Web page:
The Christian Bible remains the most influential written work of Western Civilization, influencing language, government, economics, social groups, institutions, and culture. While many people own a Bible and some even read it on occasion, there are some things that you should know about the Bible that you might not have heard before.
(1) The writings of Christian Bible were originally composed in at least two different languages: Hebrew and Greek. Most of the books of the Jewish scripture making up the Christian Old Testament were composed in Hebrew, although some of the later writings (Daniel and Ezra, for example) may have been composed in Aramaic (a sort of “modernized” form of ancient Hebrew). The writings of the New Testament were originally written in Koine Greek, the common language of the Roman Empire during the time of Christ (also noteworthy are the claims of some scholars who argue that the Gospel According to Matthew was originally composed in Aramaic).
(2) Though most American Christians are familiar with the 66 book Biblical canon, there are actually different Biblical canons in use around the world. Almost all Christian New Testament canons are the same, including the Four Gospels (Matthew, Mark, Luke, John), the Acts of the Apostles, the thirteen letters of Paul (Romans, 1-2 Corinthians, Galatians, Ephesians, Philippians, Colossians, 1-2 Thessalonians, 1-2 Timothy, Titus, and Philemon), the Catholic Epistles (Hebrews, James, 1-2 Peter, 1-3 John, Jude), and the Apocalypse of St. John (Revelation). One notable exception to this rule are the Old Armenian Bibles, which for years included a Third Epistle to Corinth from Paul.
The major differences in the Christian canon are in the Old Testament. Protestant Old Testaments include thirty-nine books: the Pentateuch (Genesis, Exodus, Leviticus, Numbers, Deuteronomy), the Historical Books (Joshua, Judges, Ruth, 1-2 Samuel, 1-2 Kings, 1-2 Chronicles, Ezra, Nehemiah, Ester), the Wisdom Literature (Job, Psalms, Proverbs, Ecclesiastes, and Song of Solomon), and the Prophets (Isaiah, Jeremiah, Lamentations, Ezekiel, Daniel, Hosea, Joel, Amos, Obadiah, Jonah, Micah, Nahum, Habakkuk, Zephaniah, Haggai, Zechariah, and Malachi). Following the lead of the Latin Vulgate, the Catholic Church includes Tobit, Judith, 1-2 Maccabees, Wisdom, Sirach, Baruch, and additions to Daniel. The Eastern Orthodox includes all the books of the Protestant and Catholic Old Testaments along with 1 Esdras (2 Esdras is composed of Ezra and Nehemiah), 3-4 Maccabees, the Prayer of Manasseh, the Letter of Jeremiah, additions to Esther, and Psalm 151.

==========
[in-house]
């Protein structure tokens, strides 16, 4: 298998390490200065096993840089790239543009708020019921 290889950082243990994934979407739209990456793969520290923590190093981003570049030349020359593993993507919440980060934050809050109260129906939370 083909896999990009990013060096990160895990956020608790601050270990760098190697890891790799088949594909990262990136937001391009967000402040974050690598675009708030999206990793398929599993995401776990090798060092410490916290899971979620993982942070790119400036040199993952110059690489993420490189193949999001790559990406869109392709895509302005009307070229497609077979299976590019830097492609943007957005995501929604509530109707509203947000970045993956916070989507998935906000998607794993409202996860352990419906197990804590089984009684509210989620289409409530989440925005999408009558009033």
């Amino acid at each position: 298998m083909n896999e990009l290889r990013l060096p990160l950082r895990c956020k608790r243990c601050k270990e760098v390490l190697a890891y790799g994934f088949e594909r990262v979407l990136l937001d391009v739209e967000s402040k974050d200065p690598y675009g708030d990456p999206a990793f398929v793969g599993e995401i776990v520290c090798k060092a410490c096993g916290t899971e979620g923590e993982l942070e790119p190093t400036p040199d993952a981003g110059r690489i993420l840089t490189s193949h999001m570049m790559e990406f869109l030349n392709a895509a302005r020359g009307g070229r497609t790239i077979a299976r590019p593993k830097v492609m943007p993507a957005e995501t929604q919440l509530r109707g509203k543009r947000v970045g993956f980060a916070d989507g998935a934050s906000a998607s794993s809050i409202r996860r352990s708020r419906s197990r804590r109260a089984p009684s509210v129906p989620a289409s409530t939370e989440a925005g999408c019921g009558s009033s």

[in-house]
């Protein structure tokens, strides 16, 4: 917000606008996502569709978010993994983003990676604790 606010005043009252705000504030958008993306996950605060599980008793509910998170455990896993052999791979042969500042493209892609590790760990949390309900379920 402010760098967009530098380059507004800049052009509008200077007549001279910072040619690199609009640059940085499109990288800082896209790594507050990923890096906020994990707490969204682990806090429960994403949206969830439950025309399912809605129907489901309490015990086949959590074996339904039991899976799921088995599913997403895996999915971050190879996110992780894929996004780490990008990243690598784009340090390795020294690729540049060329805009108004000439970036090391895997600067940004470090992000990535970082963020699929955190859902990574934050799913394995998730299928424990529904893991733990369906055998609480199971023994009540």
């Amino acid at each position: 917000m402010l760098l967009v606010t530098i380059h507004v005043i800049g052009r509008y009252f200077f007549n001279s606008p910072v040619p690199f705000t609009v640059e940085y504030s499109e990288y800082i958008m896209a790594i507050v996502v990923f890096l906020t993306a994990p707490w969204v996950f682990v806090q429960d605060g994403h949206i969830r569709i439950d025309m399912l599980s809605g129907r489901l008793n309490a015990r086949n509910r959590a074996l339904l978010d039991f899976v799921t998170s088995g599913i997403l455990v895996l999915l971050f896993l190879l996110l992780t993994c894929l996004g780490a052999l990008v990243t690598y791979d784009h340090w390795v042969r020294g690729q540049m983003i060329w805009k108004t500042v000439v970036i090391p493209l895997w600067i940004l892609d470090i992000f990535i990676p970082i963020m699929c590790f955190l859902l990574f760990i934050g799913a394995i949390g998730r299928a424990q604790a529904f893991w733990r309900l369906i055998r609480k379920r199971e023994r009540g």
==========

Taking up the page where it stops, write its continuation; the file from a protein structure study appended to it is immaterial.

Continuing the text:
(3) All the books in the Protestant Old Testament are quoted or referenced in the New Testament, with the exception of Esther, Ecclesiastes, and the Song of Solomon. Interestingly, Esther and the Song of Solomon are the only two Old Testament books that do not have the tetragrammaton (the name of God, YHWH, often translated as LORD) in them. The words of Jesus found in the Gospels reference or quote Genesis, Exodus, Leviticus, Numbers, Deuteronomy, Psalms, Proverbs, I Kings, Isaiah, Jeremiah, Ezekiel, Daniel, Hosea, Amos, Jonah, Micah, Zechariah, and Malachi. Jesus appears to have been especially familiar with Deuteronomy and the Psalms.
(4) The Bible is a VERY popular book. Not only is it the best-selling book of all time, but it consistently ranks as the most popular book sold every year. Approximately 25 million Bibles are sold or distributed in the United States every year. Additionally, the Bible has been translated into almost 2500 different languages with many more on the way (the United Bible Society is currently working on approximately 500 additional projects). Within some of these languages (such as English) there have been numerous different translations of the Good Book. According to the Christian Booksellers Association, as of 2013 the most popular English Bibles (by number of copies sold) were: the New International Version, the King James Version, the New Living Translation, the New King James Version, the Common English Bible, the English Standard Version, the Holman Christian Standard Bible, the Reina Valera 1960, the New American Standard Version, and the New International Readers Version. Each of these editions has their own translation style (ranging from formal to dynamic equivalence), vocabulary, reading comprehension level, and varies in their use of Biblical manuscripts.
(5) While your Bible probably contains at least 66 books and is divided into chapters and verses, not all Bible have been like our modern Bibles. Before the invention of the printing press, Biblical texts had to be copied by hand, and were often grouped together in groups (such as “gospels” or “prophets”) instead of being in bound book form. For almost 1300 years the Bible didn’t have chapters, which were systemized by Archbishop of Canterbury Stephen Langton and Cardinal Hugo de Sancto Caro (we use Langton’s system today). Dividing chapters into verses didn’t occur until later, with the work of Santi Pagnini, whose work never caught on. Robert Estienne created the standard versification system in the 16th century. Advances in textual criticism have led to certain verses being “missing” from most modern Bibles (for example, Mark 16:9-20, Luke 17:36, Acts 8:37), in an attempt to keep the general versification format in place.
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